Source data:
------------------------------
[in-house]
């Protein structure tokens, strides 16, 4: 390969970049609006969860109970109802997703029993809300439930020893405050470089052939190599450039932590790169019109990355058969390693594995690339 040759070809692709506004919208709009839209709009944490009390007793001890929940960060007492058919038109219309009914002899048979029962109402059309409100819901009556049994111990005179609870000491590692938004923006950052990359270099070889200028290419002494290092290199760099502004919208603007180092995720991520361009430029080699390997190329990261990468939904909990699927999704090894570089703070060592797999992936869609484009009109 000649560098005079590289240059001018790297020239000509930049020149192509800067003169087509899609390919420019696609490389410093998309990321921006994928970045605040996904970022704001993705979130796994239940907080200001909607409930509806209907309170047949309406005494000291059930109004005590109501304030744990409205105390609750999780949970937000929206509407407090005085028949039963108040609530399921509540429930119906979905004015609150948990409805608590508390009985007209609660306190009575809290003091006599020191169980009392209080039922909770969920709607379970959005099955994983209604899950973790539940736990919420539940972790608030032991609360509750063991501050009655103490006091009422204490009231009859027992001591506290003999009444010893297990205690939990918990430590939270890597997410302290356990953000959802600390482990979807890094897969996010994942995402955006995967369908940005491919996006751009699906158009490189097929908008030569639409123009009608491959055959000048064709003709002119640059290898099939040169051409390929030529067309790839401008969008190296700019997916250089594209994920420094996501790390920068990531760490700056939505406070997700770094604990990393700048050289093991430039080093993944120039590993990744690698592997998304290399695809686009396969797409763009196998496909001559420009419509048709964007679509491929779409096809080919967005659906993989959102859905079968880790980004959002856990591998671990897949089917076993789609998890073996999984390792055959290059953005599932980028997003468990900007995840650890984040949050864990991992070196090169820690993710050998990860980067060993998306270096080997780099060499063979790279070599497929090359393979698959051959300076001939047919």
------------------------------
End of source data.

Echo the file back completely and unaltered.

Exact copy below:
[in-house]
């Protein structure tokens, strides 16, 4: 390969970049609006969860109970109802997703029993809300439930020893405050470089052939190599450039932590790169019109990355058969390693594995690339 040759070809692709506004919208709009839209709009944490009390007793001890929940960060007492058919038109219309009914002899048979029962109402059309409100819901009556049994111990005179609870000491590692938004923006950052990359270099070889200028290419002494290092290199760099502004919208603007180092995720991520361009430029080699390997190329990261990468939904909990699927999704090894570089703070060592797999992936869609484009009109 000649560098005079590289240059001018790297020239000509930049020149192509800067003169087509899609390919420019696609490389410093998309990321921006994928970045605040996904970022704001993705979130796994239940907080200001909607409930509806209907309170047949309406005494000291059930109004005590109501304030744990409205105390609750999780949970937000929206509407407090005085028949039963108040609530399921509540429930119906979905004015609150948990409805608590508390009985007209609660306190009575809290003091006599020191169980009392209080039922909770969920709607379970959005099955994983209604899950973790539940736990919420539940972790608030032991609360509750063991501050009655103490006091009422204490009231009859027992001591506290003999009444010893297990205690939990918990430590939270890597997410302290356990953000959802600390482990979807890094897969996010994942995402955006995967369908940005491919996006751009699906158009490189097929908008030569639409123009009608491959055959000048064709003709002119640059290898099939040169051409390929030529067309790839401008969008190296700019997916250089594209994920420094996501790390920068990531760490700056939505406070997700770094604990990393700048050289093991430039080093993944120039590993990744690698592997998304290399695809686009396969797409763009196998496909001559420009419509048709964007679509491929779409096809080919967005659906993989959102859905079968880790980004959002856990591998671990897949089917076993789609998890073996999984390792055959290059953005599932980028997003468990900007995840650890984040949050864990991992070196090169820690993710050998990860980067060993998306270096080997780099060499063979790279070599497929090359393979698959051959300076001939047919």